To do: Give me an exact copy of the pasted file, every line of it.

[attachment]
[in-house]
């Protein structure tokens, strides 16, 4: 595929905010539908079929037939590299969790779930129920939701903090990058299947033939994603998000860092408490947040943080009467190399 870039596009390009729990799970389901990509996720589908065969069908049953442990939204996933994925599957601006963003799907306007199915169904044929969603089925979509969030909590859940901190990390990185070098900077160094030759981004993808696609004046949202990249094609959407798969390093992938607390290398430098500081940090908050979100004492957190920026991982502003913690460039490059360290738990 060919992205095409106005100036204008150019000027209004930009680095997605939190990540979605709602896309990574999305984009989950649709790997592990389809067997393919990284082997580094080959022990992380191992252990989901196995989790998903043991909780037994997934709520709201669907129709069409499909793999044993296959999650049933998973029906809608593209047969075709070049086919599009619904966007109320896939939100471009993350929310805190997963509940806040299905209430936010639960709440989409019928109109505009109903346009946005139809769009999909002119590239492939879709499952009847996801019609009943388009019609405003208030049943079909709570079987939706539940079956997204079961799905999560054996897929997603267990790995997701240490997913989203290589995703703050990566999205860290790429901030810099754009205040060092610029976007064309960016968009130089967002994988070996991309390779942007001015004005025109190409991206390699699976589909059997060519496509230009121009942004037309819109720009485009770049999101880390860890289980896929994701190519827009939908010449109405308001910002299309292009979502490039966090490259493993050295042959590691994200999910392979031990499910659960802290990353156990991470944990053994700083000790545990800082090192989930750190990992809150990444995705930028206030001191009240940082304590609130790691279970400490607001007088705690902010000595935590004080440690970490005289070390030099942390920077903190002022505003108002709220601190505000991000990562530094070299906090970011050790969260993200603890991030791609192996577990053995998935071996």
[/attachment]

[in-house]
């Protein structure tokens, strides 16, 4: 595929905010539908079929037939590299969790779930129920939701903090990058299947033939994603998000860092408490947040943080009467190399 870039596009390009729990799970389901990509996720589908065969069908049953442990939204996933994925599957601006963003799907306007199915169904044929969603089925979509969030909590859940901190990390990185070098900077160094030759981004993808696609004046949202990249094609959407798969390093992938607390290398430098500081940090908050979100004492957190920026991982502003913690460039490059360290738990 060919992205095409106005100036204008150019000027209004930009680095997605939190990540979605709602896309990574999305984009989950649709790997592990389809067997393919990284082997580094080959022990992380191992252990989901196995989790998903043991909780037994997934709520709201669907129709069409499909793999044993296959999650049933998973029906809608593209047969075709070049086919599009619904966007109320896939939100471009993350929310805190997963509940806040299905209430936010639960709440989409019928109109505009109903346009946005139809769009999909002119590239492939879709499952009847996801019609009943388009019609405003208030049943079909709570079987939706539940079956997204079961799905999560054996897929997603267990790995997701240490997913989203290589995703703050990566999205860290790429901030810099754009205040060092610029976007064309960016968009130089967002994988070996991309390779942007001015004005025109190409991206390699699976589909059997060519496509230009121009942004037309819109720009485009770049999101880390860890289980896929994701190519827009939908010449109405308001910002299309292009979502490039966090490259493993050295042959590691994200999910392979031990499910659960802290990353156990991470944990053994700083000790545990800082090192989930750190990992809150990444995705930028206030001191009240940082304590609130790691279970400490607001007088705690902010000595935590004080440690970490005289070390030099942390920077903190002022505003108002709220601190505000991000990562530094070299906090970011050790969260993200603890991030791609192996577990053995998935071996």